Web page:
30 parts of plaster of Paris, the proportion of plaster
of Paris stated in the table was used for each unit.`
Parts plaster of Paris
It has also been found that an advantageous
way to make the unit .is to prepare a substantially
uniform batch comprising the self-setting mate
lrial and another substantially uniform batch
comprising the liquid, and then to form the unit
by mixing the two batches. In that way the self 35
Heavy drainage. Did not set in two
setting material is intimately mixed while dry,
Small drainage loss'. Remamed soit" before the liquid is added, so that there is suf
amädlost shape when removed'> from ñcient time for pouring the final mixture before it,l
No drainage. Soft out of mold. Lost
sets. 'I'he most satisfactory formulas for the unit
shape slightly.
No drainage. Held shape.
have been found to give mixtures that set with
Slight drainage. Held shape. _
. l
Drainageincreased. Set1n140seconds. unusual rapidity. In the preparation of the batch
Character of unit
comprising theliquid, it is desirable to include all
Drainage increased. Held shape out
oi mold. Set almost immediately on
pouring into mold.
solutes- that are to be dissolved in the liquid, in
order that the dissolving may take place before
-setting of the unit has occurred.
'I'hus when the unit is made in accordance with
The tabulated results show that the use of a
proportion of plaster of Paris lgreater than that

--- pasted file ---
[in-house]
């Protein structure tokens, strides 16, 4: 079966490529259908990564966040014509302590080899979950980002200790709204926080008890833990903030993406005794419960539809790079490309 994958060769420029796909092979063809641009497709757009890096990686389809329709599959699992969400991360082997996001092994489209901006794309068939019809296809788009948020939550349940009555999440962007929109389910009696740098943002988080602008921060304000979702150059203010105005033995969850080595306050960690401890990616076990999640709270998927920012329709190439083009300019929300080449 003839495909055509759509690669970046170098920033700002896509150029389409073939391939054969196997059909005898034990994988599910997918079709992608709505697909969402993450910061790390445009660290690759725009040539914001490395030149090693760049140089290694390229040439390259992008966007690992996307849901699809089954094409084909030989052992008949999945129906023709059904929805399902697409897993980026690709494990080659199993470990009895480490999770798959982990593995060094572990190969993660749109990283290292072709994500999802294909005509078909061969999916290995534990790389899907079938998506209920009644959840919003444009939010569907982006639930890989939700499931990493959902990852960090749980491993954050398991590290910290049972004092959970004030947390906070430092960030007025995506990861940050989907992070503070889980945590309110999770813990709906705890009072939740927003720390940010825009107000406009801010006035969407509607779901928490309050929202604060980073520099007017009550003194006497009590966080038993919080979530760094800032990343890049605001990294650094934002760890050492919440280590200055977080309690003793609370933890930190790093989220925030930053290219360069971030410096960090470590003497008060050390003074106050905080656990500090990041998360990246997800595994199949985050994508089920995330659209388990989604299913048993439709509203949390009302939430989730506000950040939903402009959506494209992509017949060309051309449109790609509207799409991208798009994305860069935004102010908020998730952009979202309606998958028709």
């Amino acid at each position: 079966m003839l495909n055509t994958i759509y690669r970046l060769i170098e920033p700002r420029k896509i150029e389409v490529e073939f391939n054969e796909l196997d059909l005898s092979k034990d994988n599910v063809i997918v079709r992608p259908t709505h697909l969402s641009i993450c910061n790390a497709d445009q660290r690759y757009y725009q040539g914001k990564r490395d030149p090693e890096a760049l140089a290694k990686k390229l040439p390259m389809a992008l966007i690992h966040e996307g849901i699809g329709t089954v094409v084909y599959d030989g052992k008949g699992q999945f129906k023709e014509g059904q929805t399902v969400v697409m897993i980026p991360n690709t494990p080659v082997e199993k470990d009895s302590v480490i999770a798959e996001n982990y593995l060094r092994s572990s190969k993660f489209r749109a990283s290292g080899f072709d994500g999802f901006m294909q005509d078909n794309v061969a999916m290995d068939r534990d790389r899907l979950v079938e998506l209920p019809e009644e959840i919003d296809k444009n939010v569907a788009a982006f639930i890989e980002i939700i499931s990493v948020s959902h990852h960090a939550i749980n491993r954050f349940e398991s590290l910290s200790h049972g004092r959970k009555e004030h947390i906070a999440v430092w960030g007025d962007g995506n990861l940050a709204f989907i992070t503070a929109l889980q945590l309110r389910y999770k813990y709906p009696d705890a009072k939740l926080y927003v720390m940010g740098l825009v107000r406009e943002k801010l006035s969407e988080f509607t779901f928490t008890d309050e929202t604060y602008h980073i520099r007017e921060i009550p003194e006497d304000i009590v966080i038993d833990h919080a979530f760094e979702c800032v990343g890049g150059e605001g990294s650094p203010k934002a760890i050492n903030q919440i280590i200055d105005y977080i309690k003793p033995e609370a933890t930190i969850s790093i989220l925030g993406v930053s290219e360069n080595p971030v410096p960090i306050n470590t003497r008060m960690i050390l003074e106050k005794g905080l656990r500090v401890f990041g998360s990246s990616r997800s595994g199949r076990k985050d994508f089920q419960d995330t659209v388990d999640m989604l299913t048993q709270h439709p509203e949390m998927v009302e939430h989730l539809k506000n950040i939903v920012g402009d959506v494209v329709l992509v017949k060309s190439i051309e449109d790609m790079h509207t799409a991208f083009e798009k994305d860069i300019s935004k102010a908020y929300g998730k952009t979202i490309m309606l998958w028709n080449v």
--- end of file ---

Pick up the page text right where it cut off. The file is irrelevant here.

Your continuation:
recommended causes loss of solution by drainage
the formula stated above, the preferred procedure
is to mix the diatomaceous earth intimately with
the plaster- of Paris, to dissolve the'- ammonium
sulphate in the -water by use of heat, to ñlter the
-hot solution, and then to add the solid ingredi
and undesirably great rapidity of setting. . In an
other experiment several umts were made up that
were prepared according to the formula except
that instead of 50 parts of water and 47.5' parts of
ents slowly to the filtered solution with stirring.
ammonium sulphate, the proportions of water
After about three minutes of stirring, the mix
_ture is stiff enough so that it can be poured into
and ammonium sulphate stated in the table were
55 employed for each unit._
a mold 'having a bottom formed of copper screen
or other suitable perforate material. When the
mold is made of wood, and preferably also when
it is made of steel, it should be lubricated to‘pre
vent sticking of the unit.
30 ______________ __
Broke on removal from mold. ‘
Set quickly.
_ Broke on removal from mold.
Set quickly.
Slightly friable but _could be
Too soit but came from mold
without breaking.
Too soft to handle.
Too soft to handle.
Although the time required for setting of the
units prepared in this experiment did not vary
greatly with varying proportions of solution, the
experiment showed hcw -much solution can be
used in the unit, and showed that when less than
75 'the maximum proportion'of solution is used some
- It has been discovered that when the units are
wrapped in one of the many varieties of moisture
proof foil on the market, such as “Cellophane"
or_ “Kodapak”, the foil does not promote deposi
tion of salt on the exterior of the units, and is not
' attacked by the ammonium sulphate used inthe 65
preferred form of unit. The stabilized unit I5 il
.lustrat'ed in Figure 1I is preferably prepared after
the cast mixture has cooled, because units
wrapped while warm develop a slight odor that
requires a few minutes after opening of the sta 70
bilized unit for its disappearance. Experimenta~
have shown that units stabilized according to the
invention remain in their original condition for